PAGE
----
WNA Blog

Mon 8 Jun 2020

Why we do what we do…

Do you know why you do what you do?

When I was in year 8 at school, my report card said…”Elizabeth has a heightened sense of responsibility.”
To tell you the truth, I didn’t think my feelings were that obvious. Many years later I haven’t changed, I just do my thing and take on responsibility for my industry. I want to leave my industry in a better place than I found it.
Why do I do this? Because it matters. It matters a great deal and someone with the right intensions has to step up and make things happen.

History of 33 years in the fashion industry. 30 years as a fashion stylist. 10 years working on MBFF at Styling Director, 2 years working on BFM as Styling Director and now at Indooroopilly Shopping Centre as Head stylist, helping out where I can. (On hold at the moment while the Covid-19 crisis takes over.)

The designers, brands and even large corporations I work with are started by people who took a chance and put their skills and talent to the test by growing a business. My work is to look after them and promote them where I can. To link them with people who will add value and enhance their business. As we can see with the economic crisis now, these brands often have very little financial padding to survive as a business if their customers aren’t buying. They can topple quickly and catastrophically within weeks.

Time will tell us who can survive the economic strife we see now. Clothing designers know very well that they are only as good as their next collection. The customers opinion, attention and support is everything! Brand positioning, design features, pure messaging through shapes, colours, fabrics, price point and the message of sustainability mean the customer understands what you are offering them.

My role is to be of benefit to my clients, sometimes all I need to do is to introduce two of them together and watch the collaboration fly! This is one of my favourite things to do. Recently this happened with Simplicite and Issada Cosmetics. Also with long time friend Pina Fiorenza Bridal and Lucia Josephine which resulted in them working on new collections together.

When I talk to students at design colleges or styling colleges, I tell them to immerse themselves in their chosen industry. Get down and talk with shop staff, talk with designers, show them you care and hope the best for them. You can’t lead in your industry if you don’t really know the players. Get to know them, understand their priorities, their beliefs, what they want to achieve and what they are worried about. Then work out how you can help them. Then work out how you can get paid to do this, so it is sustainable for you.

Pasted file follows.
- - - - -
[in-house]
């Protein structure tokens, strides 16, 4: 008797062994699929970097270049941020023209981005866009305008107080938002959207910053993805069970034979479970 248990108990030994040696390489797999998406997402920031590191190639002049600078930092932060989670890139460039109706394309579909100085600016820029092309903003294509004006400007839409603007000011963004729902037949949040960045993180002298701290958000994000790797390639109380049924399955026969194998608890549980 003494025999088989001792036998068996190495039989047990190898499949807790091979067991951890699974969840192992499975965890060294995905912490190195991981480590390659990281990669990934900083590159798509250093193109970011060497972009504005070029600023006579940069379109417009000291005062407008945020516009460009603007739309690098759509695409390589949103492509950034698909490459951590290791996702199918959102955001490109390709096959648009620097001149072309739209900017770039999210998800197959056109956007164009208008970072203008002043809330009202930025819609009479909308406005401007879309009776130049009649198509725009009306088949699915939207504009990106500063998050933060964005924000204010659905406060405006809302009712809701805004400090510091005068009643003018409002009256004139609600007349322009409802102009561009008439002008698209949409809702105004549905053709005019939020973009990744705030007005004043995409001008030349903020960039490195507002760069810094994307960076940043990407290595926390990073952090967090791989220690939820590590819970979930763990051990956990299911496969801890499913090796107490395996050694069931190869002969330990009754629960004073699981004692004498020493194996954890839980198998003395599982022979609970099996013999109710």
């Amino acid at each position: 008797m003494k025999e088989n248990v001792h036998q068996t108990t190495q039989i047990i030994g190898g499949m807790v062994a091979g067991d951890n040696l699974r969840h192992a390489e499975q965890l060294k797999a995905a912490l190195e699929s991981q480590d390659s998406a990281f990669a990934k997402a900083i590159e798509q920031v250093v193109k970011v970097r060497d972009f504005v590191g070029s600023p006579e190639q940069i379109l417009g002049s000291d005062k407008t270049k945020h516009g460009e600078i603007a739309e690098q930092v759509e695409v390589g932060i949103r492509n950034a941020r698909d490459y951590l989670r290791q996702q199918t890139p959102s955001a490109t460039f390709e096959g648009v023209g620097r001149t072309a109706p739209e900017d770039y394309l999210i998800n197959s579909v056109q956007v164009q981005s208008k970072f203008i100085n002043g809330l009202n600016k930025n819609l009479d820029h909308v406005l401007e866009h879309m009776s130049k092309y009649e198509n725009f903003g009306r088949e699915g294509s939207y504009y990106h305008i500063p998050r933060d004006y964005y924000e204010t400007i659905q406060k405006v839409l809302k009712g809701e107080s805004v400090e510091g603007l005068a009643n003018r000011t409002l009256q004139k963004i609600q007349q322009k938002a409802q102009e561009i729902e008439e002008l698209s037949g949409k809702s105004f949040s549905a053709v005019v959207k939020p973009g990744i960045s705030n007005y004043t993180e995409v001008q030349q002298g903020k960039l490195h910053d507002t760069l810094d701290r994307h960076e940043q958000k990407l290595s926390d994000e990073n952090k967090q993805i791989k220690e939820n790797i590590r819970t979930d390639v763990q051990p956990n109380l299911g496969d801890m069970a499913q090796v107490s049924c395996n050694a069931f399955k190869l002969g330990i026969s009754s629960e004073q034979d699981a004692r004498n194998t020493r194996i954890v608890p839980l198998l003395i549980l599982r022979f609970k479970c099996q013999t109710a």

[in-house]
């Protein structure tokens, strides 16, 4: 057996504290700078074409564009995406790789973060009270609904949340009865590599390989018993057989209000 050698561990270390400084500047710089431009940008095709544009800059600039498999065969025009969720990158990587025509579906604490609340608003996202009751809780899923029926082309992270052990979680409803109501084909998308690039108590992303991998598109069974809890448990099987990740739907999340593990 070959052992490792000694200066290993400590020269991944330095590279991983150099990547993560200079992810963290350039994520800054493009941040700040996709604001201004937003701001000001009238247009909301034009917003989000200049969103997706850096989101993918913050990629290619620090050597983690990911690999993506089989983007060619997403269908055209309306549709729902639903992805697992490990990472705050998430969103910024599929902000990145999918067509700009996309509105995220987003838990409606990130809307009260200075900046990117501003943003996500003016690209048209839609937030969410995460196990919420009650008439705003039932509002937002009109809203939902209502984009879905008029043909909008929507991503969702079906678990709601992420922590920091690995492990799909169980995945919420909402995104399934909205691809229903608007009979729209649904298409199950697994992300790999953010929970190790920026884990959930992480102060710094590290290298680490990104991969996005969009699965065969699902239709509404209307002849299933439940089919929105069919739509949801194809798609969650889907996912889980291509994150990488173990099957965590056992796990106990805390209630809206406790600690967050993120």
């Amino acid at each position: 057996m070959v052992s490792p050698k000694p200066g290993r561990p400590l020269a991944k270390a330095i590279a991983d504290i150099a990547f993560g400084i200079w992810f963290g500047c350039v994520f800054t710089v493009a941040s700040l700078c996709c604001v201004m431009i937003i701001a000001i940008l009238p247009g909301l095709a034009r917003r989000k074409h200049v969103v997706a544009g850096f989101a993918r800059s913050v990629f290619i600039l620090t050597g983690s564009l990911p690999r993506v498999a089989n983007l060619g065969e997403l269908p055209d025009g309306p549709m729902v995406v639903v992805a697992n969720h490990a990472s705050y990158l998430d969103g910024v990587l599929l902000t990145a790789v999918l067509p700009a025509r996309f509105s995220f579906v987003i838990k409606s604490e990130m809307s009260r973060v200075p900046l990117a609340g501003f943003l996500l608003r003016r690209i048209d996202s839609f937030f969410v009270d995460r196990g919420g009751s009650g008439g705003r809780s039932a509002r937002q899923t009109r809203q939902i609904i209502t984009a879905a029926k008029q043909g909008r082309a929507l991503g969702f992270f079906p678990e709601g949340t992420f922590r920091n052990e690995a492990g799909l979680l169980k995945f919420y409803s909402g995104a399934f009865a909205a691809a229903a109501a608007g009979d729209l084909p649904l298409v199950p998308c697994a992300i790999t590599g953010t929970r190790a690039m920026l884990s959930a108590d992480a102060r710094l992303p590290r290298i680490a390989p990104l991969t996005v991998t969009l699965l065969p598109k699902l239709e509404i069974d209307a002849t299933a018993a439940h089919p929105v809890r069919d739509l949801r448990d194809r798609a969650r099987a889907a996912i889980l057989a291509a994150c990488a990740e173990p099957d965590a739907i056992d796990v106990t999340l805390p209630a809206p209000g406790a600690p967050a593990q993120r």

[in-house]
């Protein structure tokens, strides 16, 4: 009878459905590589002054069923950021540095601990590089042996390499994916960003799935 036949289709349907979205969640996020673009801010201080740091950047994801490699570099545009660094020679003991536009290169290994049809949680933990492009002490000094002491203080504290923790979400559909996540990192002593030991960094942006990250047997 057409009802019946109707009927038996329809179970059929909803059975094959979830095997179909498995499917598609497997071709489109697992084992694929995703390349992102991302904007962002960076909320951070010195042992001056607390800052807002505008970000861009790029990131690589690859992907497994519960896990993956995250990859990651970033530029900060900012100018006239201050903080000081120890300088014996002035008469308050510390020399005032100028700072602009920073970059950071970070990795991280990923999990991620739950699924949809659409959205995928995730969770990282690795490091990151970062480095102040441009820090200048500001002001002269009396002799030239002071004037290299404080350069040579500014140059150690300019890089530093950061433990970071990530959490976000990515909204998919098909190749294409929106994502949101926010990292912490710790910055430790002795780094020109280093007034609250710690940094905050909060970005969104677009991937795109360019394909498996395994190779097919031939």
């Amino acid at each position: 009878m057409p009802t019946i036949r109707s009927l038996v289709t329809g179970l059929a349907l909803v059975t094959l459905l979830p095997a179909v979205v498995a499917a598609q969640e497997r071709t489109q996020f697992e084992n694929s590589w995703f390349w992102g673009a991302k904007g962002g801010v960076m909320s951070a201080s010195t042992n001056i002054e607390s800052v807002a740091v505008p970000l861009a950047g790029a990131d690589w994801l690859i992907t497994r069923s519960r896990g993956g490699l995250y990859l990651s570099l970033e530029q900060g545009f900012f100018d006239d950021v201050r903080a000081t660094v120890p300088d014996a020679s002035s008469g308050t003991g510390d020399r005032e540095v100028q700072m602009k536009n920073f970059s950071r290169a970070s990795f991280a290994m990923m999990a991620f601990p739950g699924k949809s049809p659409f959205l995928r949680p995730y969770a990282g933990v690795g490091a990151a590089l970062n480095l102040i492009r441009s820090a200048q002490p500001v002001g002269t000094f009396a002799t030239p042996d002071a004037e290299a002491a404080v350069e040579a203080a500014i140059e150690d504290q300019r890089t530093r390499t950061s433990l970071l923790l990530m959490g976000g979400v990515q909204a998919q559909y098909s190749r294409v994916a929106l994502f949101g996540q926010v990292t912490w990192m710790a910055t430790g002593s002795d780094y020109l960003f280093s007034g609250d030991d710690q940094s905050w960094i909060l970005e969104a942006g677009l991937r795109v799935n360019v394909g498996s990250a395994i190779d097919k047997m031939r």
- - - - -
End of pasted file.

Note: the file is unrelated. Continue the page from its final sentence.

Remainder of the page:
Designers like Pamela Easton feel concern for their artisans back in India who rely on the work to survive. There are countless more who feel the same and when the masses call for sustainable fashion, these designers are right there in the thick of it, keeping villages surviving in other countries. What will become of the artisans if brands go under now?

Pamela Easton - New arrivals
Pamela Easton – New arrivals

One thing I have learnt is that nothing lasts forever. In the fashion industry this is obvious. Brands come and go, a select few go from design school to stardom. This success depends on so many things coming together at the right time and it also depends on tenacity, adaptability, courage and good business. The ability to get up and keep going even when the going is tough, boring, repetitive, scary and difficult. Just show up and do it. Push ahead. Find a way to make it work and surround yourself with people who are valuable to you.

Of course we know fashion isn’t just frocks and champagne. It is business and the best business practices sort the stayers from the overnighters. Australia’s clothing market is worth $16.8 billion, those stats are from earlier this year and now of course they have taken a hit. The past decade show that the global fashion market has grown successfully at 5.5% annually and is estimated to be worth $2.4 trillion. The rise of global brands coming into the Aussie market means that our growth is much less at 0.3%. The danger in not supporting Australian brands is that we will lose them. Fast.

Think about how much stock is required to stock the racks and wonder at who paid for this to be designed, manufactured, marketed, transported and displayed to you. When I hear customers whinge about how much designer clothing costs, I understand their opinion but I don’t agree with it. You get what you pay for.

If you have ever thought that a Fashion Festival is flippant and vacuous, think again. It is business and pure marketing. Creating a reason for customers to shop and a platform for designers to show off new season product. Just like Melbourne Cup race day isn’t just about horse racing, it is about fashion and events as well. It is business.

So keeping all this in mind, I am starting a daily introduction of designers on social media.

Let me know what you think.

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